What Do Electronic Engineers Do? An Electronics Business Perspective

by Jeremiah on May 19, 2015

Electronic Engineers

From a business perspective, electronic engineers are some of the most important employees in any particular organization for a host of different reasons. To boil the position down to its most basic concept, electronic engineers are tasked with utilizing various components like semiconductors, transistors, diodes, electron tubes and more to design the types of circuits, devices and systems that businesses and customers depend on daily. They rely heavily on electronics components suppliers to provide them with their daily assets.

These valued employees use these electronics components to design everything from portable data assistants (PDAs) to global positioning systems (GPS) and everything in between. Simply put: without a team of hardworking, dedicated and extremely knowledgeable electronic engineers, many businesses would be unable to function.

Knowledge Base

An electronic engineer can work with a wide range of different types of equipment depending on the larger organization that they work for. These individuals usually study and therefore have intimate experience with both analog and digital electronics, along with consumer grade systems, embedded systems and more. On a daily basis they usually deal with applications ranging from signal processing to solid state physics, electric power control, computer engineering and more. In order to pursue a career in the electronic engineering field, individuals will need to have obtained at least a bachelor’s degree from a secondary educational institution.

How is an Electronic Engineer Different from an Electrical Engineer?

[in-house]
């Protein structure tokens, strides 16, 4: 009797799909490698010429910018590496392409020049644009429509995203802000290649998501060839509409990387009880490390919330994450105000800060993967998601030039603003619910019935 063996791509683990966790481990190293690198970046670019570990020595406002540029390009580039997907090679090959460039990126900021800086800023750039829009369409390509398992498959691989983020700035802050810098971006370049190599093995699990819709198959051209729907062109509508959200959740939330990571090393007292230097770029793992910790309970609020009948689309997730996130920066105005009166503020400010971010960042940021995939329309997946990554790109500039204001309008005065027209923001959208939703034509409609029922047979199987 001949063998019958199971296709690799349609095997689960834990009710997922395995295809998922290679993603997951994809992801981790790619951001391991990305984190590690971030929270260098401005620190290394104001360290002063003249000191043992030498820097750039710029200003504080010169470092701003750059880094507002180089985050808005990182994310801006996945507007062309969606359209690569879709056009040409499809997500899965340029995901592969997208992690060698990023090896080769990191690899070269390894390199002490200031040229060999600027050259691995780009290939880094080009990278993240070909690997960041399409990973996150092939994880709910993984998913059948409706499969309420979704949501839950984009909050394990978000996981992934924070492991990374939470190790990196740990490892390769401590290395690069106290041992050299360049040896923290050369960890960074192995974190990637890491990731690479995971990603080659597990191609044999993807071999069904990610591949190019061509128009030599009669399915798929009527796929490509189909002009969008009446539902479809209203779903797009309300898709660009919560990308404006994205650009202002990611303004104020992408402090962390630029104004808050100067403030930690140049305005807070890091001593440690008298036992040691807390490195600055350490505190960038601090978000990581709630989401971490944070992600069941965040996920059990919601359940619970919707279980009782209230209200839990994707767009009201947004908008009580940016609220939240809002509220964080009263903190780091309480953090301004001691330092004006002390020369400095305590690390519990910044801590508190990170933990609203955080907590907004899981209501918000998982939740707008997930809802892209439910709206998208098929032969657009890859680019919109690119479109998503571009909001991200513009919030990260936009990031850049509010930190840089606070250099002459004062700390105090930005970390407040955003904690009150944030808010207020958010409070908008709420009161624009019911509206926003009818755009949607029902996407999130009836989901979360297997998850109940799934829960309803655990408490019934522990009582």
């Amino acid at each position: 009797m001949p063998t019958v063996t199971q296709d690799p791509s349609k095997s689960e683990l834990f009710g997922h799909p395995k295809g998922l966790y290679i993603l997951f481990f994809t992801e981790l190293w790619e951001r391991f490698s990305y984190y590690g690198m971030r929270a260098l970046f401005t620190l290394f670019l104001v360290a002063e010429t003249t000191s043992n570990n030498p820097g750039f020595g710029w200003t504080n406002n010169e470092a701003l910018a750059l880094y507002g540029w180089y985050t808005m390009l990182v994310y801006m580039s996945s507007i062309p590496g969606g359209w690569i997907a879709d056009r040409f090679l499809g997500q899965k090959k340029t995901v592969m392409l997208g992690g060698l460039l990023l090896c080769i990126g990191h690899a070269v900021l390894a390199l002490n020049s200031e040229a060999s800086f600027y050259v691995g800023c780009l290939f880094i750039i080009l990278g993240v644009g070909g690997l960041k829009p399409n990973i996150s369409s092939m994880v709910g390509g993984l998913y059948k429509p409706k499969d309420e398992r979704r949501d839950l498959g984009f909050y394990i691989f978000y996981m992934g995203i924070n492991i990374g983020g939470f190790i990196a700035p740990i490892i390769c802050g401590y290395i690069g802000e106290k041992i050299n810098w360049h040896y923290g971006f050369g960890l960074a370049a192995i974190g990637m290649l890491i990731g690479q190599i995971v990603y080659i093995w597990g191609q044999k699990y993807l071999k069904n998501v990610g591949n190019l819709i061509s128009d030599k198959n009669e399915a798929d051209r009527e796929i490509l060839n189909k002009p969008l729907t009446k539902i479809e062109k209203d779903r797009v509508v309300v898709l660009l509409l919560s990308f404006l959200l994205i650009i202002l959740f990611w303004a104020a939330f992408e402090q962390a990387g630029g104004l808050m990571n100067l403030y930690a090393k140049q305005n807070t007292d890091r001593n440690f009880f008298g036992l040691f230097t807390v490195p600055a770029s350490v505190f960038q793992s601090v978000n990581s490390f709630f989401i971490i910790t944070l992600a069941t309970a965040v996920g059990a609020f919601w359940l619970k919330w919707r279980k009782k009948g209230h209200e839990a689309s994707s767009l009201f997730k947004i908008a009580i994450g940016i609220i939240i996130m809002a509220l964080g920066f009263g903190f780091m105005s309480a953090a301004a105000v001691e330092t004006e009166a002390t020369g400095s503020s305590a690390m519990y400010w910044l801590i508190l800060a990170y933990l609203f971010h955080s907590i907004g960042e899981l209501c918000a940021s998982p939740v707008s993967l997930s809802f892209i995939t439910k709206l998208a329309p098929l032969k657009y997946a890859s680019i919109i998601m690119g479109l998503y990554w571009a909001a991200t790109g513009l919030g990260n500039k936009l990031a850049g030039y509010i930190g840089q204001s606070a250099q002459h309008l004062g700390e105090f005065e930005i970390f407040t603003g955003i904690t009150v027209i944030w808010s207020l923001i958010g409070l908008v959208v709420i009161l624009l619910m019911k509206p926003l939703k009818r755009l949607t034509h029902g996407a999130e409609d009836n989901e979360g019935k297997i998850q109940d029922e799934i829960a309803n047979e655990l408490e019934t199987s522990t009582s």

Though the two terms may be used by some interchangeably, they are actually very different positions. An electrical engineer is tasked with the design, development and testing of various electronics components like radar and navigation systems, power generation devices and more. Electronic engineering is actually a smaller, more niche subfield of the larger electrical engineering category.

In the most basic terms possible, an electrical engineer is someone who specializes in using electronics parts to create heavy current or high voltage devices. This is one of the many reasons that the term “power engineering” has become so prominent when describing the work that electrical engineers do on a daily basis.

Electronic engineers, on the other hand, often engage in what is commonly referred to as information engineering or communication systems engineering due to the different types of devices that they are tasked with designing, testing and creating.

In addition to working in a hands on environment, many electronic engineers also work directly with computers for the purposes of computer aided design, or CAD. This not only allows the engineer to see a fully realized, 3D design of the electronics components that they are tasked with creating, but it also yields significant benefits by way of both productivity and the eventual ease at which those components are manufactured. The types of CAD files that are created, tested and perfected by an electronic engineer will then be used for print operations, by machining employees or even by manufacturing houses to bring those finished products to life in the best way possible.

Working Conditions

Generally speaking, most electronic engineers work in the research and development industries for either private corporations or even the federal government depending on the situation. An electronic engineer will commonly be found in an indoor facility surrounded by electronics components, though they will likely also have to periodically visit a third party site to observe complicated electronics parts and the ways in which they are being utilized.

Project Management

Though electronic engineers are designed with the development and application of certain types of advancements, this is not what they will spend every minute of their time on while at work. Electronic engineers re usually also adept at advanced project management, which involves working directly with clients to discuss project proposals, delegating tasks to team members, determining a project schedule and outlining its requirements for completion and more.

While an entry level electronic engineer may be one smaller part of a larger team working directly with various electronics parts, senior engineers are usually responsible for the management of that team. This is one of the many reasons why strong communication and leadership skills are such an important requirement for those looking for careers in the electronic engineering field.

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